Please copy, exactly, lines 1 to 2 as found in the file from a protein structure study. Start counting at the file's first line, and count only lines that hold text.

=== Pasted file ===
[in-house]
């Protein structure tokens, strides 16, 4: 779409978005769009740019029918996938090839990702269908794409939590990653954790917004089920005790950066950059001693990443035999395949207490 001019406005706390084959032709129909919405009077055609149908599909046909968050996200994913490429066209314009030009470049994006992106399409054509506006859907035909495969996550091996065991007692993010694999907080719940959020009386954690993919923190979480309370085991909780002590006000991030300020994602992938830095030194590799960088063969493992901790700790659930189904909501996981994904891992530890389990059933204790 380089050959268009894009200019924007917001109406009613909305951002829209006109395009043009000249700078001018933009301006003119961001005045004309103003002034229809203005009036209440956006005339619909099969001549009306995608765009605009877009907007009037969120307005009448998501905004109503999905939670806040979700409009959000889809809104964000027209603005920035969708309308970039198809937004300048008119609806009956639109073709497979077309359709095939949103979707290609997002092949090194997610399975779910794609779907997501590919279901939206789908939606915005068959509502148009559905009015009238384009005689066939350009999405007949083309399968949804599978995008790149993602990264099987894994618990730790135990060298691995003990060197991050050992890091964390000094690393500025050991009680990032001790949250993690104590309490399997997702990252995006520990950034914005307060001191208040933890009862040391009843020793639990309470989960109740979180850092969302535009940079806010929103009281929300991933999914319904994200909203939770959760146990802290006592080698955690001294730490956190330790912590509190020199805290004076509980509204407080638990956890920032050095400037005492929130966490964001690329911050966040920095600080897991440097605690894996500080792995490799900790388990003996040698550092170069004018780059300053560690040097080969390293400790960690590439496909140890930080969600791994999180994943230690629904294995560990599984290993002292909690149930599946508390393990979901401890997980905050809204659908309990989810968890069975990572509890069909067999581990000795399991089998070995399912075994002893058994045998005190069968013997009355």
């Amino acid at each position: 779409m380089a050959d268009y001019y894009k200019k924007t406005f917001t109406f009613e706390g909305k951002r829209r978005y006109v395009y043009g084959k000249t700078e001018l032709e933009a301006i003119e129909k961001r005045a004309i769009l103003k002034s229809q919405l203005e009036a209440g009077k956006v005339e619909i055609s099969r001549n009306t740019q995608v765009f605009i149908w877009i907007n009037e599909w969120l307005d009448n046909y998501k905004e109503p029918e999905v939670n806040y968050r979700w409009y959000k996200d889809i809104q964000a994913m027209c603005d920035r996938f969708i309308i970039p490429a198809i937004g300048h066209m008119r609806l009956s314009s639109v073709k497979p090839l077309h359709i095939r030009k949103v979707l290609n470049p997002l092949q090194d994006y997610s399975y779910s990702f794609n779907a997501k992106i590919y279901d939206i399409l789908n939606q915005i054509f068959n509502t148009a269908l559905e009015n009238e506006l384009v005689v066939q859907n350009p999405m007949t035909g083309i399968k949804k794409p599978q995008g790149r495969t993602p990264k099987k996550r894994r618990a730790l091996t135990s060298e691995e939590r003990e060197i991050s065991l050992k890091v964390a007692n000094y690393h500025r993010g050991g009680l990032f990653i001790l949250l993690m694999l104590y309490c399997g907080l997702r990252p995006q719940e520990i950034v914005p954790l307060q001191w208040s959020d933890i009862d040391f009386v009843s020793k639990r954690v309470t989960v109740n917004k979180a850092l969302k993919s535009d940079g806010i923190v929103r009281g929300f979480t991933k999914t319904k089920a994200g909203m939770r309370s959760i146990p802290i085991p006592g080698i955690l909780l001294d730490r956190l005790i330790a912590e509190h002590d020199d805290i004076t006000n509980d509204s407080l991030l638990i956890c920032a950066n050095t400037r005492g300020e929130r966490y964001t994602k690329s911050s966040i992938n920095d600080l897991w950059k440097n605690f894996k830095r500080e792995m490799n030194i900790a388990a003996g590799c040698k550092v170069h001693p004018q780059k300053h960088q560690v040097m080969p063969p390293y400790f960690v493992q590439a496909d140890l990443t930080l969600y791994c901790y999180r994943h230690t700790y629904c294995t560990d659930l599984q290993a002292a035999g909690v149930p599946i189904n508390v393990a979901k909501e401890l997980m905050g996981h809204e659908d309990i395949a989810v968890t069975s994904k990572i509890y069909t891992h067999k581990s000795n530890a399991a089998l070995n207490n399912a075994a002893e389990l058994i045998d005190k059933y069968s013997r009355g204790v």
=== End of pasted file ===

[in-house]
């Protein structure tokens, strides 16, 4: 779409978005769009740019029918996938090839990702269908794409939590990653954790917004089920005790950066950059001693990443035999395949207490 001019406005706390084959032709129909919405009077055609149908599909046909968050996200994913490429066209314009030009470049994006992106399409054509506006859907035909495969996550091996065991007692993010694999907080719940959020009386954690993919923190979480309370085991909780002590006000991030300020994602992938830095030194590799960088063969493992901790700790659930189904909501996981994904891992530890389990059933204790 380089050959268009894009200019924007917001109406009613909305951002829209006109395009043009000249700078001018933009301006003119961001005045004309103003002034229809203005009036209440956006005339619909099969001549009306995608765009605009877009907007009037969120307005009448998501905004109503999905939670806040979700409009959000889809809104964000027209603005920035969708309308970039198809937004300048008119609806009956639109073709497979077309359709095939949103979707290609997002092949090194997610399975779910794609779907997501590919279901939206789908939606915005068959509502148009559905009015009238384009005689066939350009999405007949083309399968949804599978995008790149993602990264099987894994618990730790135990060298691995003990060197991050050992890091964390000094690393500025050991009680990032001790949250993690104590309490399997997702990252995006520990950034914005307060001191208040933890009862040391009843020793639990309470989960109740979180850092969302535009940079806010929103009281929300991933999914319904994200909203939770959760146990802290006592080698955690001294730490956190330790912590509190020199805290004076509980509204407080638990956890920032050095400037005492929130966490964001690329911050966040920095600080897991440097605690894996500080792995490799900790388990003996040698550092170069004018780059300053560690040097080969390293400790960690590439496909140890930080969600791994999180994943230690629904294995560990599984290993002292909690149930599946508390393990979901401890997980905050809204659908309990989810968890069975990572509890069909067999581990000795399991089998070995399912075994002893058994045998005190069968013997009355």